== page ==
Loyola University Chicago

Campus Ministry

Division of Student Development



September 15, 2014


Assalamu Alaykum,


Dear Students,


I hope this letter reaches you with the best of health and Iman.  Just sending a reflection.


We’ve had a few deaths in the MSA family recently.  One student -- a recent graduate -- just suffered through the loss of her father. That blessed man, may God’s mercy be upon him, is also the uncle of one of our current students.


Consider that a week ago, all was normal in his household.  Now, a week later, he is buried and prayed over, awaiting his Judgment.  Could our MSA sisters have imagined that their beloved father or uncle would go from healthy to hospitalized, to comatose, to deceased, and for him to do so so quickly?  That is the brutal nature of this life.  When it happens, it is as though life just woke you to a new, cold reality.


We speak in our Tradition of Taqwa, taking God as a shield. Explicit in this concept is the notion that when the world hits you with challenges, if you turn your reliance to God, you will manage.  Implicit is the notion that you will most definitely get hit.  It is the nature of this illusory world to hit you and hit you. Those are some of the tests of this fleeting life.


Of the tests we face, there are three. We often comment that “this is a test” or “that is a test,” but we never complete the conversation on how to pass such test. Consider the following; all that you experience in life will fall into one or more of the following tests:


1- Difficulty. We are guaranteed to be hit with periods of difficulty. Guaranteed. We are also guaranteed that we will never be hit with anything we cannot handle.  Guaranteed. And, we are guaranteed that with difficulty, we will also be granted ease. The way to pass such a test is to persevere through it.


2- Ease. We may at times be granted with periods of ease. If you can read this letter, even while suffering through some great challenge, you have a moment of ease. The way to pass such a test is to be grateful.


3- Obedience. There are those things that the Divine obliges us to do, and there are those things the Divine obliges us to stay away from. The way to pass this test is to obey.


4- Decisions. Sometimes we have to make difficult decisions. The way to pass this test is to seek help from the Divine and make the best decision we can. If we discover we made a wrong decision, then we seek forgiveness.


If we falter in any of the tests, then we seek forgiveness, which I hope to discuss in a future letter, Insha Allah.


But, we also know that our time is limited. Not only is it limited, but it is also rapidly escaping. In the case of our MSA sister’s father, his time is complete.  But, now our MSA sister has this huge weight of struggle placed upon her.  I’ve counseled many (perhaps too many) families through the deaths of loved ones. Frankly, I do not believe we truly ever recover from the death of a parent, especially if we were close to that parent, the way our MSA sister was.  Rather, we come to terms with the “new reality” through the short term and long term processes of grieving.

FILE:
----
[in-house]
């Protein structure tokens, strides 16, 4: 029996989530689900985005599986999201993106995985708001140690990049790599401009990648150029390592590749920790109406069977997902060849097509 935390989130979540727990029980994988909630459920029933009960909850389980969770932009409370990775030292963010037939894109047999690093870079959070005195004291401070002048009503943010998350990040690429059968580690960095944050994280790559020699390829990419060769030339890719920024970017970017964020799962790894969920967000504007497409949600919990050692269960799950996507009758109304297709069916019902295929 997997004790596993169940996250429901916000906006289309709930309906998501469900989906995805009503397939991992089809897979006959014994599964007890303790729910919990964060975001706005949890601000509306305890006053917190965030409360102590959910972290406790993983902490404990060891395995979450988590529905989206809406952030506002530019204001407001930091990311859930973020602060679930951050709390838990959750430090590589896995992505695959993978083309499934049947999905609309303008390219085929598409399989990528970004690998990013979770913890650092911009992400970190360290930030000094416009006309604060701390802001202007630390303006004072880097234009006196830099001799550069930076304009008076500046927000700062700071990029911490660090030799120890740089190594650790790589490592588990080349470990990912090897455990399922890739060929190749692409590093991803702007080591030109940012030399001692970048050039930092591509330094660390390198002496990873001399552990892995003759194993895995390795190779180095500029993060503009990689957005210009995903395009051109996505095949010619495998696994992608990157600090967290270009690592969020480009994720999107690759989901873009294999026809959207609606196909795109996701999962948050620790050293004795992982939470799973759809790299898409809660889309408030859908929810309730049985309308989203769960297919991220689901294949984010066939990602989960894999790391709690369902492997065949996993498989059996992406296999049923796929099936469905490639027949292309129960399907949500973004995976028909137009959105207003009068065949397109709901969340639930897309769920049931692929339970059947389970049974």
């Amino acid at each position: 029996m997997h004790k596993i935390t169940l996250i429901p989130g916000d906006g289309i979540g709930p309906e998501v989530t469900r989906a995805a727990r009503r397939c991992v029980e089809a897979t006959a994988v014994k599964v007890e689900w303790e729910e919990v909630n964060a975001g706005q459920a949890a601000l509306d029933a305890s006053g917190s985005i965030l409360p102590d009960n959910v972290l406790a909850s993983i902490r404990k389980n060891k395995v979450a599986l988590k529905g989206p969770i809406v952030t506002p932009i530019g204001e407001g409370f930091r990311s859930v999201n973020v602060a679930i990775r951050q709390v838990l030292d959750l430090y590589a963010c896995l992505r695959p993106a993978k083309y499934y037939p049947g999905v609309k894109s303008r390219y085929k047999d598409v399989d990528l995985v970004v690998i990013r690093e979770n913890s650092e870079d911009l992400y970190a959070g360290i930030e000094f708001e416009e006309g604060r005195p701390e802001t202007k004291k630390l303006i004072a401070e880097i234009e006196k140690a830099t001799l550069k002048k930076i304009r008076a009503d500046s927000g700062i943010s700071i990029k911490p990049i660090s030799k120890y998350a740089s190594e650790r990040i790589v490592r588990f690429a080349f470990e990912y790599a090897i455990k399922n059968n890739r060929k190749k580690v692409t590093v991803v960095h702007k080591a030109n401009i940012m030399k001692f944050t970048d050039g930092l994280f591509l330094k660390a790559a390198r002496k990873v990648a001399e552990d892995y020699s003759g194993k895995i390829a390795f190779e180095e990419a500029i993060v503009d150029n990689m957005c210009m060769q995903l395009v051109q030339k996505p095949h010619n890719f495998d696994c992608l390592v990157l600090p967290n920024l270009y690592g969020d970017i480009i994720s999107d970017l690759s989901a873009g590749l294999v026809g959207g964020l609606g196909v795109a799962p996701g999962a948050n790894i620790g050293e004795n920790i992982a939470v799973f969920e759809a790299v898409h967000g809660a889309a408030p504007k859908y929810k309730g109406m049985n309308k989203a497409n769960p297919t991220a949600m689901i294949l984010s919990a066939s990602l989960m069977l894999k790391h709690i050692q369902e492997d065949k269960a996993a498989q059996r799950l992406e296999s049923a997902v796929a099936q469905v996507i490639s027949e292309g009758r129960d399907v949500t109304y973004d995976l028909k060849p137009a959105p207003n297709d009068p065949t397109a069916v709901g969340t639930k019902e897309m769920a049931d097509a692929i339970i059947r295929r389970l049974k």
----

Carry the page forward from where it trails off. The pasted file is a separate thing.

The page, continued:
Always remember that we have to grieve. When the Prophet Muhammad, may peace be upon him, stood at the newly buried grave of his newly deceased son Ibrahim, he had tears in his eyes. The Companions, may God be pleased with them, asked him why he would be sad, knowing that his son is going straight to paradise. The Prophet -p- responded that these tears are mercy from the Divine. Consider it: when you are hit with the shock of loss, you need to go through a guided process of grieving, to relieve yourself.


Further, you and I also have a test placed upon us. We are witnessing her struggle; we need to assist her.


So, with this letter, I’m imposing two obligations on to you. First, especially for the MSA sisters, please keep in touch with our sister. Talk to her, at least when she is up for it.  Conversation. Ahead for her and her family is a serious period involving all the phases of grief. And, such struggles sometimes feel painfully lonely.  And for all of us, if/when you find out about a sister or brother who is struggling, reach out. And, I am always here, Insha Allah, to help.


Second, take a serious look at how you use your time. As the blessed Ali, may Allah be pleased with him, taught us, each of us is a set of days, and one by one those days get pulled away from us.  In my case, I’ve buried students, friends, family of all ages.  Any one of us can be reclaimed by the Divine without a moment’s notice.


Last, I have to express a compliment to the late father. A function of religion is to guide you and nurture you through the valleys and sharp edges of life.  I must say that those who have a serious foundation in their beliefs seem to understand life when hit with life’s struggles. It does not mean that their struggles are easy; rather they are often more difficult than the norm.  But, I must say, in praise of the late father, that the daughter he raised seems to understand.  She is free to wonder still why, as sometimes we each do, but her father raised her with a strong foundation. So, as she continues to move through life, I do believe he will also be witnessing the benefits of her very good choices and deeds, Insha Allah.


And God knows best.  Please pray for each of them and their families, along with all those who have lost loved ones.


May Allah bless you.


Omer M